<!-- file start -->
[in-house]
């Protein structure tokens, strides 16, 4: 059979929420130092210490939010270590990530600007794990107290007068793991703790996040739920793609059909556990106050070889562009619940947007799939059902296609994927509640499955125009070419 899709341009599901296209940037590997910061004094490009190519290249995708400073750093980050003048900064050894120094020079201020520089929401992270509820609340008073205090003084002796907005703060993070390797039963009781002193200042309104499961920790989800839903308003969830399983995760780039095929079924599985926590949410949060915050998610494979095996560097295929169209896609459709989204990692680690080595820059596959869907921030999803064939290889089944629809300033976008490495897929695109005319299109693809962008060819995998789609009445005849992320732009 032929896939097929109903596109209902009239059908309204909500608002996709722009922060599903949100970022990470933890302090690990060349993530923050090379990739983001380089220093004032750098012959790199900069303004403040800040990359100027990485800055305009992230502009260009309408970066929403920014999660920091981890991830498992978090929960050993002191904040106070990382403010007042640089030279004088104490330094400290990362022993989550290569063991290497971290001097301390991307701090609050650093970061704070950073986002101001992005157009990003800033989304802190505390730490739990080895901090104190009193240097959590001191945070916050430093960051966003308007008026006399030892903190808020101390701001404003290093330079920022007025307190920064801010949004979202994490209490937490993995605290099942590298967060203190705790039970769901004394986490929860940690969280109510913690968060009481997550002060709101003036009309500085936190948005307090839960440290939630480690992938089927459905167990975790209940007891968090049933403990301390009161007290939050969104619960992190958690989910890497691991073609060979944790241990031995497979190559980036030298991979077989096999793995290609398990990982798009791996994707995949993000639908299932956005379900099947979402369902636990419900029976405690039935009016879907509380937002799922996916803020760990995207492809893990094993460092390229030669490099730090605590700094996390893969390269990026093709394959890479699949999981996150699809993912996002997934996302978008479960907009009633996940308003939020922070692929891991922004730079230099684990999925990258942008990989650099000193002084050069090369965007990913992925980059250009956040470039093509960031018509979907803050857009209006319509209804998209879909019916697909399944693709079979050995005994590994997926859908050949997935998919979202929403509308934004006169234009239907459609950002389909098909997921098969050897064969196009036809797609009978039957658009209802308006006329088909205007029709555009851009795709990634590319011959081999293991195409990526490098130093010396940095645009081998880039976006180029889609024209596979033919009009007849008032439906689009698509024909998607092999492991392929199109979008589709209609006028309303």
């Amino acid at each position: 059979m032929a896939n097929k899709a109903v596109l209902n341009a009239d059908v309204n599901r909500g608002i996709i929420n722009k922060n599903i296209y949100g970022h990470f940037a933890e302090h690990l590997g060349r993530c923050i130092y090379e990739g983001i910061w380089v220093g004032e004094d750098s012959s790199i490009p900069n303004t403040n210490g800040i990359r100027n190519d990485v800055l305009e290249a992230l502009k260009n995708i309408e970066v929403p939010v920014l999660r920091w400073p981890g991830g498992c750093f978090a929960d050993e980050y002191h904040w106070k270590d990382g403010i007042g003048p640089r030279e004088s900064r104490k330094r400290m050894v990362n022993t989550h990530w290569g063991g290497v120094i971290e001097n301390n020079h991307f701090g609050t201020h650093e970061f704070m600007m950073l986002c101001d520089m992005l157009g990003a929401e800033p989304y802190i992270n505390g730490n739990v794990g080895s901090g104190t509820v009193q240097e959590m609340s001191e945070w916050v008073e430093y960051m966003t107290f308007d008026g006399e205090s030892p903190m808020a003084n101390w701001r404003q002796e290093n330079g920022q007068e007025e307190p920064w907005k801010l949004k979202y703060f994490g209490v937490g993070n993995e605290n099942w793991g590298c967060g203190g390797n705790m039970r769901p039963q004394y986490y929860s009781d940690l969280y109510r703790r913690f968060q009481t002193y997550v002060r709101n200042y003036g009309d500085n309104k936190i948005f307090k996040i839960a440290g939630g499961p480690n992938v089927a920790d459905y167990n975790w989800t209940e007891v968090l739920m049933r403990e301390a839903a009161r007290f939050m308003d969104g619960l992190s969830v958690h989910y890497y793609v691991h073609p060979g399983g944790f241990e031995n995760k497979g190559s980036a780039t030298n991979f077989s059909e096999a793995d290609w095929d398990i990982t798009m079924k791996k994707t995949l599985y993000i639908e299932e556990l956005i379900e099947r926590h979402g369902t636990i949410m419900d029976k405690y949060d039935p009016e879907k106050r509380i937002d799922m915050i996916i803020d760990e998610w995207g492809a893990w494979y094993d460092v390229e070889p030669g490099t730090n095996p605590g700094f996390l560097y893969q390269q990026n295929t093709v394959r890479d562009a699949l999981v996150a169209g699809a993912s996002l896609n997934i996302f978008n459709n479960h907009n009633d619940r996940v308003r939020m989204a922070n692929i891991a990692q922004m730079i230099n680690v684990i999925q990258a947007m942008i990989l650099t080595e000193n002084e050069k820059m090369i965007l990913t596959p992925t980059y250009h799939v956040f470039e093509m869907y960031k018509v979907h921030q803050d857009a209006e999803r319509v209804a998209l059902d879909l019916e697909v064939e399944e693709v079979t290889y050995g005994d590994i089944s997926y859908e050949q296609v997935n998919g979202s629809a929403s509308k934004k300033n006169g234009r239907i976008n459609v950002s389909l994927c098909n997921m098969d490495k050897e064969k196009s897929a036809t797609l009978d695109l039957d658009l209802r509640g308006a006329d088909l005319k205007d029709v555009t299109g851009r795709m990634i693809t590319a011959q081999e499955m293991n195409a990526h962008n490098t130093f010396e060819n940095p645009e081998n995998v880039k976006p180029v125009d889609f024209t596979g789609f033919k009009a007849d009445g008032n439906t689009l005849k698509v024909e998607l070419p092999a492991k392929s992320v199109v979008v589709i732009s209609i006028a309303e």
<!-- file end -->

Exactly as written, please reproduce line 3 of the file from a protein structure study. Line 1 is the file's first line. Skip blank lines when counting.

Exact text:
């Amino acid at each position: 059979m032929a896939n097929k899709a109903v596109l209902n341009a009239d059908v309204n599901r909500g608002i996709i929420n722009k922060n599903i296209y949100g970022h990470f940037a933890e302090h690990l590997g060349r993530c923050i130092y090379e990739g983001i910061w380089v220093g004032e004094d750098s012959s790199i490009p900069n303004t403040n210490g800040i990359r100027n190519d990485v800055l305009e290249a992230l502009k260009n995708i309408e970066v929403p939010v920014l999660r920091w400073p981890g991830g498992c750093f978090a929960d050993e980050y002191h904040w106070k270590d990382g403010i007042g003048p640089r030279e004088s900064r104490k330094r400290m050894v990362n022993t989550h990530w290569g063991g290497v120094i971290e001097n301390n020079h991307f701090g609050t201020h650093e970061f704070m600007m950073l986002c101001d520089m992005l157009g990003a929401e800033p989304y802190i992270n505390g730490n739990v794990g080895s901090g104190t509820v009193q240097e959590m609340s001191e945070w916050v008073e430093y960051m966003t107290f308007d008026g006399e205090s030892p903190m808020a003084n101390w701001r404003q002796e290093n330079g920022q007068e007025e307190p920064w907005k801010l949004k979202y703060f994490g209490v937490g993070n993995e605290n099942w793991g590298c967060g203190g390797n705790m039970r769901p039963q004394y986490y929860s009781d940690l969280y109510r703790r913690f968060q009481t002193y997550v002060r709101n200042y003036g009309d500085n309104k936190i948005f307090k996040i839960a440290g939630g499961p480690n992938v089927a920790d459905y167990n975790w989800t209940e007891v968090l739920m049933r403990e301390a839903a009161r007290f939050m308003d969104g619960l992190s969830v958690h989910y890497y793609v691991h073609p060979g399983g944790f241990e031995n995760k497979g190559s980036a780039t030298n991979f077989s059909e096999a793995d290609w095929d398990i990982t798009m079924k791996k994707t995949l599985y993000i639908e299932e556990l956005i379900e099947r926590h979402g369902t636990i949410m419900d029976k405690y949060d039935p009016e879907k106050r509380i937002d799922m915050i996916i803020d760990e998610w995207g492809a893990w494979y094993d460092v390229e070889p030669g490099t730090n095996p605590g700094f996390l560097y893969q390269q990026n295929t093709v394959r890479d562009a699949l999981v996150a169209g699809a993912s996002l896609n997934i996302f978008n459709n479960h907009n009633d619940r996940v308003r939020m989204a922070n692929i891991a990692q922004m730079i230099n680690v684990i999925q990258a947007m942008i990989l650099t080595e000193n002084e050069k820059m090369i965007l990913t596959p992925t980059y250009h799939v956040f470039e093509m869907y960031k018509v979907h921030q803050d857009a209006e999803r319509v209804a998209l059902d879909l019916e697909v064939e399944e693709v079979t290889y050995g005994d590994i089944s997926y859908e050949q296609v997935n998919g979202s629809a929403s509308k934004k300033n006169g234009r239907i976008n459609v950002s389909l994927c098909n997921m098969d490495k050897e064969k196009s897929a036809t797609l009978d695109l039957d658009l209802r509640g308006a006329d088909l005319k205007d029709v555009t299109g851009r795709m990634i693809t590319a011959q081999e499955m293991n195409a990526h962008n490098t130093f010396e060819n940095p645009e081998n995998v880039k976006p180029v125009d889609f024209t596979g789609f033919k009009a007849d009445g008032n439906t689009l005849k698509v024909e998607l070419p092999a492991k392929s992320v199109v979008v589709i732009s209609i006028a309303e």